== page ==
European shares are expected to open flat to slightly lower on Tuesday as one-month high equity prices prompt investors to take profits ahead of the euro zone services PMI and retail sales data, which may offer some short-term direction to the market.
The European Central Bank will continue to accept Greek debt as collateral for loans unless all the major credit rating agencies it uses declare it to be in default, said a senior finance official to the Financial Times.
A Greek default is coming and the European authorities trying to avoid it will have to face up to it eventually, a leading economist told CNBC Monday.
The price of corn is the latest of a series of signals that remind investors about 2008, the year the financial crisis spread across the globe and Lehman Brothers collapsed, Simon Derrick, chief currency strategist at Bank of New York Mellon, wrote in a note Monday.
Europe needs to be prepared to help Greece more in future in order to fuel economic growth in the country, German Finance Minister Wolfgang Schaeuble told German magazine Spiegel in a interview when asked whether Greece needed a European Marshall Plan.
European stocks were expected to open higher on Monday after they hit a one-month closing high on Friday as better-than-expected manufacturing data for June raised hopes that the US recovery is still on track and euro zone finance ministers agreed to release the next tranche of aid to Greece.
The week's top business news and investment advice, including end of QE2 plays, European equities, financial favorites and more.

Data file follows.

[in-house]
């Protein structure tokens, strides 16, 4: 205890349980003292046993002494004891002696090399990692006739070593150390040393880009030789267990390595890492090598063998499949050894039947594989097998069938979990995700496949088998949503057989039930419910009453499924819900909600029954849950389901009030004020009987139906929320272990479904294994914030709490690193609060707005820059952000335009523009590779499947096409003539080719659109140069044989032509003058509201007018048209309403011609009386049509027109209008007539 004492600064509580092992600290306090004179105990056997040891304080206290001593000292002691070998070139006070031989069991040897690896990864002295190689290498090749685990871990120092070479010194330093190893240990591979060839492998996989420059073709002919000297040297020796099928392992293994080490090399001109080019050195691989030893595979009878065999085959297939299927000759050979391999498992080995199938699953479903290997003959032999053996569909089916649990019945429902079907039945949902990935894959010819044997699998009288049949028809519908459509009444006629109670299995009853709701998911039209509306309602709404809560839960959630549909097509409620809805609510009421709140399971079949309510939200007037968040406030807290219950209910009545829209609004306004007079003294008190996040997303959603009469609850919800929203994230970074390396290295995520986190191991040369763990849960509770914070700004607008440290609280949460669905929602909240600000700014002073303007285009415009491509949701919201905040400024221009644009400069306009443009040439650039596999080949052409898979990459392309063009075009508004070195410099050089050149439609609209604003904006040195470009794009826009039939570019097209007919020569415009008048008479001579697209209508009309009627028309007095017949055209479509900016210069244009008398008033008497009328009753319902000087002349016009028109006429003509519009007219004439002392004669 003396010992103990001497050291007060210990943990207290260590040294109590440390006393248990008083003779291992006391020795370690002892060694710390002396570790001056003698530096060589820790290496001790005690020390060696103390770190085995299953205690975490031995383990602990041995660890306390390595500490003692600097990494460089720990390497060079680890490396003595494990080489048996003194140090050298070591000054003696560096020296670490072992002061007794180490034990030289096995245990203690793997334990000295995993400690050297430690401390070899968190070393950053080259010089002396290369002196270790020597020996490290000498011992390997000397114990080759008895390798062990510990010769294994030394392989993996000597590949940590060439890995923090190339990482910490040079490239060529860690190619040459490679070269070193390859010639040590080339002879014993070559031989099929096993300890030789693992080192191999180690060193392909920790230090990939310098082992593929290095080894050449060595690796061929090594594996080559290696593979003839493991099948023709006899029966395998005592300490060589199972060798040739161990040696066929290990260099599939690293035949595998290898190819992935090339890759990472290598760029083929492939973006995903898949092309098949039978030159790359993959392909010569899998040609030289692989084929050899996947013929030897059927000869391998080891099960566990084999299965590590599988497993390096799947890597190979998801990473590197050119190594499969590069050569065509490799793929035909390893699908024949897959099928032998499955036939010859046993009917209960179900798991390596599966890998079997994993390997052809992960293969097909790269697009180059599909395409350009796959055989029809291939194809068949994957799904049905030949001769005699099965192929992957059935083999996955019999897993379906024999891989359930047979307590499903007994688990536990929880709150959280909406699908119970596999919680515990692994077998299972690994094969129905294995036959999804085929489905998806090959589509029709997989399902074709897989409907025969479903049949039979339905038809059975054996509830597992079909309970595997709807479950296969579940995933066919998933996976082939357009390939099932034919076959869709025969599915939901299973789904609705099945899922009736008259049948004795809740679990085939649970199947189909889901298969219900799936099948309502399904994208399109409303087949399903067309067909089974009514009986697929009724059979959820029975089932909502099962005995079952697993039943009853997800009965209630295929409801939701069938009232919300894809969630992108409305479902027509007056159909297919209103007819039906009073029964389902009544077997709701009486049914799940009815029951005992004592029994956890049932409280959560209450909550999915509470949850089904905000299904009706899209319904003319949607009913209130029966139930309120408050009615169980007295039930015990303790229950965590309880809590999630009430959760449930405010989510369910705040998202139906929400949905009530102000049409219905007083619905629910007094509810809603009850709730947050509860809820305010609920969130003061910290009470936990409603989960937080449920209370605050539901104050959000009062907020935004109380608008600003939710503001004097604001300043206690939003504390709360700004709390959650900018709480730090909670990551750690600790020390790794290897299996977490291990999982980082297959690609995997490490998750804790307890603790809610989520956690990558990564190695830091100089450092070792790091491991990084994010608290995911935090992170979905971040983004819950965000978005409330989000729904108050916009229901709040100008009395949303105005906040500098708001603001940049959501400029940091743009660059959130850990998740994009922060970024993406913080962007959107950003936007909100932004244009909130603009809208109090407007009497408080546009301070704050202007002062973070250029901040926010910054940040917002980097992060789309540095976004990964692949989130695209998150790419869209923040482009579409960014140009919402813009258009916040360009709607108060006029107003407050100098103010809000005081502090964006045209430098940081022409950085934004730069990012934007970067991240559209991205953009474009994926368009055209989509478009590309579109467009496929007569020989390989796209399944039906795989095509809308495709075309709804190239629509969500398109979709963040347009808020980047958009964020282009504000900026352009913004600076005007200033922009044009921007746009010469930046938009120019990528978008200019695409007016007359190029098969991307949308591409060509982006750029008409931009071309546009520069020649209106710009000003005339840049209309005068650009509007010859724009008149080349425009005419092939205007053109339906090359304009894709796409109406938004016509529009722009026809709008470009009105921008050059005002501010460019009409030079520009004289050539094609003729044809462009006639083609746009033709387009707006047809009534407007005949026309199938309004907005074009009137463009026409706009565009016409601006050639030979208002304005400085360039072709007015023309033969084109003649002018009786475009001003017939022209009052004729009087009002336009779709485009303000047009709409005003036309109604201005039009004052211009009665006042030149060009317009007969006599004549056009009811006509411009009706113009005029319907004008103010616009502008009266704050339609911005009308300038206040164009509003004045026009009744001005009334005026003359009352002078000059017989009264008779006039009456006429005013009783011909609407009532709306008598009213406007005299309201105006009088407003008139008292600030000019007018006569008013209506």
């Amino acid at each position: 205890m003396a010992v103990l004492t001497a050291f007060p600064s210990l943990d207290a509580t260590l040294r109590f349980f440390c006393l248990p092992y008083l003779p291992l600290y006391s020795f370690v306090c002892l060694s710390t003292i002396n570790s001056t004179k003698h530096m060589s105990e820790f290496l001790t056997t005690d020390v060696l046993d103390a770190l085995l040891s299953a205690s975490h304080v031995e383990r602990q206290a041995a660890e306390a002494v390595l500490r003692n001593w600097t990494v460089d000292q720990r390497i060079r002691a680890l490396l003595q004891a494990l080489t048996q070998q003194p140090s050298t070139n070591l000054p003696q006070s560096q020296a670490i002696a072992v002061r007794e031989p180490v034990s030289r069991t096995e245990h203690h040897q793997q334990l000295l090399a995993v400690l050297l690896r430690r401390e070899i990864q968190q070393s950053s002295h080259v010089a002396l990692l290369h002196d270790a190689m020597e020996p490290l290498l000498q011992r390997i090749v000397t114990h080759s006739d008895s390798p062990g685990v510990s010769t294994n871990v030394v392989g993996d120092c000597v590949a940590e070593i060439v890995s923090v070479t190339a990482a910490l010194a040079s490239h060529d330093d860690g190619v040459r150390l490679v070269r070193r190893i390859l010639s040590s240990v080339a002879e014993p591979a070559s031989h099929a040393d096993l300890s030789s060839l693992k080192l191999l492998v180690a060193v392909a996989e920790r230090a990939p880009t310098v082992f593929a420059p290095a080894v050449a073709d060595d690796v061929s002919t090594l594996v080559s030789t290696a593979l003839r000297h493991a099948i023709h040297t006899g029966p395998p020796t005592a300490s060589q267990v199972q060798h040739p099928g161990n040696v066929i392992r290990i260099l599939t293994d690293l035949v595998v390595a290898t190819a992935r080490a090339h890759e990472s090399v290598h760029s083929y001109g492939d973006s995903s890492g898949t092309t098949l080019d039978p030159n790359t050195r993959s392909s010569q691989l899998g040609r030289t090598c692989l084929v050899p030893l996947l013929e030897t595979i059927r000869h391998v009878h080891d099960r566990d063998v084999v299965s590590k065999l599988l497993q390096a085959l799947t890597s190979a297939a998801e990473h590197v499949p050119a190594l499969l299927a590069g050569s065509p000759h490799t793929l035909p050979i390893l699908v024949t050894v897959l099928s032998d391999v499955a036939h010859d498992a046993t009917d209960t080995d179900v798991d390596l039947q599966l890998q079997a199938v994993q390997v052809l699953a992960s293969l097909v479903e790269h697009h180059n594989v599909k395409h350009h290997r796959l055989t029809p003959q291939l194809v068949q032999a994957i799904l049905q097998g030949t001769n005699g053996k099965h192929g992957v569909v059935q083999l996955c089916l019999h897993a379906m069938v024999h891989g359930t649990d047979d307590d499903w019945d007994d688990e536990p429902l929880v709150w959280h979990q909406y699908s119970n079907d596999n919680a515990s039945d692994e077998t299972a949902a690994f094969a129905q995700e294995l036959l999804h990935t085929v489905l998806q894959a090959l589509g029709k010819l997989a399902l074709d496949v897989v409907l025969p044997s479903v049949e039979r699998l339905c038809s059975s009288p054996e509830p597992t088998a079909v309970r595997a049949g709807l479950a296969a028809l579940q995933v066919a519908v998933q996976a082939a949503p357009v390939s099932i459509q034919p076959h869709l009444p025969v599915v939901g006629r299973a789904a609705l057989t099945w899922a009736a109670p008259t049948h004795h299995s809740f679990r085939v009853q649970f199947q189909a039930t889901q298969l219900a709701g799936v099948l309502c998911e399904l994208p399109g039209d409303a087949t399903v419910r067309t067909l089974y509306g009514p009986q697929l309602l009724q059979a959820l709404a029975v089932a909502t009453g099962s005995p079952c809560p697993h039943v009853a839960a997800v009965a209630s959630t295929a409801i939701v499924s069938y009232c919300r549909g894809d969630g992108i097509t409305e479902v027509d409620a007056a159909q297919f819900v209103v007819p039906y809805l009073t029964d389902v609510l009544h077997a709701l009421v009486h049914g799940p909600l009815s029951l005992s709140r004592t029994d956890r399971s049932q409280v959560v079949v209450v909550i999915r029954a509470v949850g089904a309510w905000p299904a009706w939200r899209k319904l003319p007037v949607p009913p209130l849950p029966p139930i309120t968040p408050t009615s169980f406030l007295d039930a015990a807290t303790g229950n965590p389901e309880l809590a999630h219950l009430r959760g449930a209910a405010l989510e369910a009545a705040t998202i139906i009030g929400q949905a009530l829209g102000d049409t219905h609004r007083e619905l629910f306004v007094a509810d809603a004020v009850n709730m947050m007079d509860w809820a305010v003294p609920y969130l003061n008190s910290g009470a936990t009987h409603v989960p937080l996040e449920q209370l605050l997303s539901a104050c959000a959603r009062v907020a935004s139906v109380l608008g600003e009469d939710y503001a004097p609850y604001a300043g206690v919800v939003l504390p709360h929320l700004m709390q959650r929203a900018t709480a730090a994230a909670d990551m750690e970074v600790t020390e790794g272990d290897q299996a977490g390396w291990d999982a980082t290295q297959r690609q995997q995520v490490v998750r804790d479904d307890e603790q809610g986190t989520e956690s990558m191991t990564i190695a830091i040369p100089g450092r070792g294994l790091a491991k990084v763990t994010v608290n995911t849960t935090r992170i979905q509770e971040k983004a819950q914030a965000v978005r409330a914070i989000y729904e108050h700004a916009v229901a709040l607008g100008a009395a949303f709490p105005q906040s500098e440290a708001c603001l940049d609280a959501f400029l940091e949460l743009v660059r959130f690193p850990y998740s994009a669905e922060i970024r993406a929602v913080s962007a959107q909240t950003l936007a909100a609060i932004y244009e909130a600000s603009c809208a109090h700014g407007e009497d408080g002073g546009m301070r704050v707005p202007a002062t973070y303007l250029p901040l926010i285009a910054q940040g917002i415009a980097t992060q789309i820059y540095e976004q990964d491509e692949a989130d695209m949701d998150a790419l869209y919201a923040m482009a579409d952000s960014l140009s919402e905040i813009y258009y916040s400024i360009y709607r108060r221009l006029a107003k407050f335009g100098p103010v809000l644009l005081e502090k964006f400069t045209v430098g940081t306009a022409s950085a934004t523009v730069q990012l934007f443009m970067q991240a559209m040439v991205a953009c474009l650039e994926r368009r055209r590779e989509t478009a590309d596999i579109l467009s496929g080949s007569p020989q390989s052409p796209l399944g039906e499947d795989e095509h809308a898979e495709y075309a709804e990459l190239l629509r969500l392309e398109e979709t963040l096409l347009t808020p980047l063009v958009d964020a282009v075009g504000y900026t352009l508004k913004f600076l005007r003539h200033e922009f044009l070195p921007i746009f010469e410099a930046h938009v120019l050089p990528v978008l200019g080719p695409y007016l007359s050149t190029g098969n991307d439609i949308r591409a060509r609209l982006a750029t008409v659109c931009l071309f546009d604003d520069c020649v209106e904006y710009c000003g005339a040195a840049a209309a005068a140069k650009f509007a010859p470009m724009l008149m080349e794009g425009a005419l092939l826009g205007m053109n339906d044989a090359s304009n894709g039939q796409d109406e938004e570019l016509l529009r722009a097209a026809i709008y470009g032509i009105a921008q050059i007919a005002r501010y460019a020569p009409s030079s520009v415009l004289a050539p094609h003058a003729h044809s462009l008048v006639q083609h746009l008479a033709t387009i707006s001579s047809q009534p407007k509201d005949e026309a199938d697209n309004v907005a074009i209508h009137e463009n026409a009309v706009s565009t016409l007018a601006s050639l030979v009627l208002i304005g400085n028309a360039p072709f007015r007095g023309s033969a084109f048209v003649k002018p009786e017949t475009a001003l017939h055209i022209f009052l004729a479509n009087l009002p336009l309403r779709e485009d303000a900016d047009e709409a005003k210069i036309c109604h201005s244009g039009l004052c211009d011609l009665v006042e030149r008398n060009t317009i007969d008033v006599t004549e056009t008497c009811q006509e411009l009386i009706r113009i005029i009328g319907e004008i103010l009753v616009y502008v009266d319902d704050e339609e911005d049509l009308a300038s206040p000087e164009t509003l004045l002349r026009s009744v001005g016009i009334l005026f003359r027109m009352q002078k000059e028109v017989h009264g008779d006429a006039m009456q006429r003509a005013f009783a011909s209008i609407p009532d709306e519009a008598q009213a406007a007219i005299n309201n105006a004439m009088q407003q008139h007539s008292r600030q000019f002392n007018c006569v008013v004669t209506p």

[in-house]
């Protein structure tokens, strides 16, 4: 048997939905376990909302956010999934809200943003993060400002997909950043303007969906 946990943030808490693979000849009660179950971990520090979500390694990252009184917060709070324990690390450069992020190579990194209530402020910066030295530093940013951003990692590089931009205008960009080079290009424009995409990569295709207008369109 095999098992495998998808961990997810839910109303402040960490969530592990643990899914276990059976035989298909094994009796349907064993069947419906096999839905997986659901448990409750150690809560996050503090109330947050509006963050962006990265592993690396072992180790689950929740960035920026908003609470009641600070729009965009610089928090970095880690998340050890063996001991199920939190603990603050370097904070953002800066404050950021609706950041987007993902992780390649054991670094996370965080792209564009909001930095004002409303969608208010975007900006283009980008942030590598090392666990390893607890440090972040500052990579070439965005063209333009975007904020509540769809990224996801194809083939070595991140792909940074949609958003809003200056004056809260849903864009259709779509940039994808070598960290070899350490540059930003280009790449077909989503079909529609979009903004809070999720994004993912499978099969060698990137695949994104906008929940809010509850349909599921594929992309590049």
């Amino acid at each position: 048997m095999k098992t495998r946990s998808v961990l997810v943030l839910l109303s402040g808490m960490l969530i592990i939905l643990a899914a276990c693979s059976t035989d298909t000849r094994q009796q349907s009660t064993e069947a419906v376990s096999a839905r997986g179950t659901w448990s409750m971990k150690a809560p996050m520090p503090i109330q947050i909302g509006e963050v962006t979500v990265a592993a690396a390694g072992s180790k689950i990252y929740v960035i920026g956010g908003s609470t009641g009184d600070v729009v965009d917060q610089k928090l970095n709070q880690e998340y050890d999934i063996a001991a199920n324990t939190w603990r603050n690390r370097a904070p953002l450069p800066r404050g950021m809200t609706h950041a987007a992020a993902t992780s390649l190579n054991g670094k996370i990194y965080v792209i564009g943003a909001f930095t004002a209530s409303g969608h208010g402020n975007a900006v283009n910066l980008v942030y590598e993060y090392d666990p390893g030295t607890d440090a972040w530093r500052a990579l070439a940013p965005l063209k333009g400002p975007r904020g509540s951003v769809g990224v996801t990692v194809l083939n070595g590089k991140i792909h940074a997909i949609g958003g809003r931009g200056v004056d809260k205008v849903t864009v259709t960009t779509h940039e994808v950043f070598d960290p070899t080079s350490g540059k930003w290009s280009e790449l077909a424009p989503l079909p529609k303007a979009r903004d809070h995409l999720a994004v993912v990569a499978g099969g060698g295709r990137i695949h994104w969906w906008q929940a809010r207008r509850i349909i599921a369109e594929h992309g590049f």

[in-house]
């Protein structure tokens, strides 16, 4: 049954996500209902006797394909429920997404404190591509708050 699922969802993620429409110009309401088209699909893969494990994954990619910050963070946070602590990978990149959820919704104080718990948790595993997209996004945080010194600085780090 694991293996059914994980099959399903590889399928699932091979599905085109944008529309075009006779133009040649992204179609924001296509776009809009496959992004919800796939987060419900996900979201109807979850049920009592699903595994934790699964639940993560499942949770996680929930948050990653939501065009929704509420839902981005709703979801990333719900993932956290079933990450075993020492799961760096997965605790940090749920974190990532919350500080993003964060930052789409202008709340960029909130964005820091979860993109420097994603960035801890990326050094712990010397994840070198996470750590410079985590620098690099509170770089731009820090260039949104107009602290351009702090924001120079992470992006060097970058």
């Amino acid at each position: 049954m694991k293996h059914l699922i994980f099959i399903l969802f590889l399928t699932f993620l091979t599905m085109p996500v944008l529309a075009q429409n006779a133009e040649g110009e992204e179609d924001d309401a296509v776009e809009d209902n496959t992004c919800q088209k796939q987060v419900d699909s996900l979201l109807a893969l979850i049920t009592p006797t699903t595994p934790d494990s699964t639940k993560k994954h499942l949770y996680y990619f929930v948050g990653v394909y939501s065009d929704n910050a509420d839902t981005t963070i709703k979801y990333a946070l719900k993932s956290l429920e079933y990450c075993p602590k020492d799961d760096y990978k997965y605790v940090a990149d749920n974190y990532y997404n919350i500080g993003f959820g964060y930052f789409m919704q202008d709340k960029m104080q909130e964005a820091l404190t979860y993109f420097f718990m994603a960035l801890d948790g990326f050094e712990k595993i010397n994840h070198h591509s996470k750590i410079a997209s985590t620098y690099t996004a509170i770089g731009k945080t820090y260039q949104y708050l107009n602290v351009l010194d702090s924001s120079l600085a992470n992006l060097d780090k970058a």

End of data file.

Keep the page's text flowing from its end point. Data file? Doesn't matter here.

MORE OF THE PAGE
The second half of the year should see European stocks performing positively, Michael Browne, portfolio manager, Europe at Martin Currie, told CNBC Friday.
Sovereign default in developed economies could be "catastrophic" for investors, a report by BlackRock Investment Institute noted, as many traditionally have large holdings in government debt as a very low risk, relatively low return investment.
European stock index futures pointed to a stronger open for equities on Friday, after shares hit a near-one month high a day earlier, with focus likely to be on manufacturing data from both sides of the Atlantic for clues on the health of the economy.
Stocks are a buy as the cash-rich corporate sector is set to be a net buyer of equities according to Andrew Garthwaite, a global equity strategist at Credit Suisse.
All is not well in China and the interbank market in the country is sending baffling signals, according to First Global Chief Strategist Devina Mehra.
Prejudice in society undermines the development of human capital and could set back the recovery of economies hit by the financial crisis, according to a new report by UBS.
Around 750,000 British teachers, civil servants, border agents and other public sector workers went on strike on Thursday after negotiations with the government failed to come to a resolution over proposed pension reforms.
High oil prices and concerns over the safety of nuclear power following the Fukushima crisis in Japan are reigniting interest in renewable energy, with wind power likely to be a major beneficiary, Tulsi Tanti, chairman of Suzlon Group, told CNBC.
European stocks were expected to open higher on Thursday following a crunch vote in the Greek parliament on Wednesday, approving a fresh round of austerity measures in the country and amid optimism that a second vote will pass on Thursday to turn the measures into law.
Press reports that the European Banking Authority (EBA) could fail up to 15 European banks as a show of the strength and resilience of the tests are completely unfounded, the EBA’s chairman said on Wednesday.
The Greek Parliament has voted to back a package of deep spending cuts that should go some way in clearing a path for a second bailout for the country.
The UK government needs to address the concerns that the parliamentary committee which oversees the banking industry still has over its proposed regulatory reforms, a senior Conservative politician has told CNBC.com
European politicians need to "stop talking like accountants and become leaders," Harris Ikonomopoulos, president of the British Hellenic Chamber of Commerce, told CNBC Wednesday.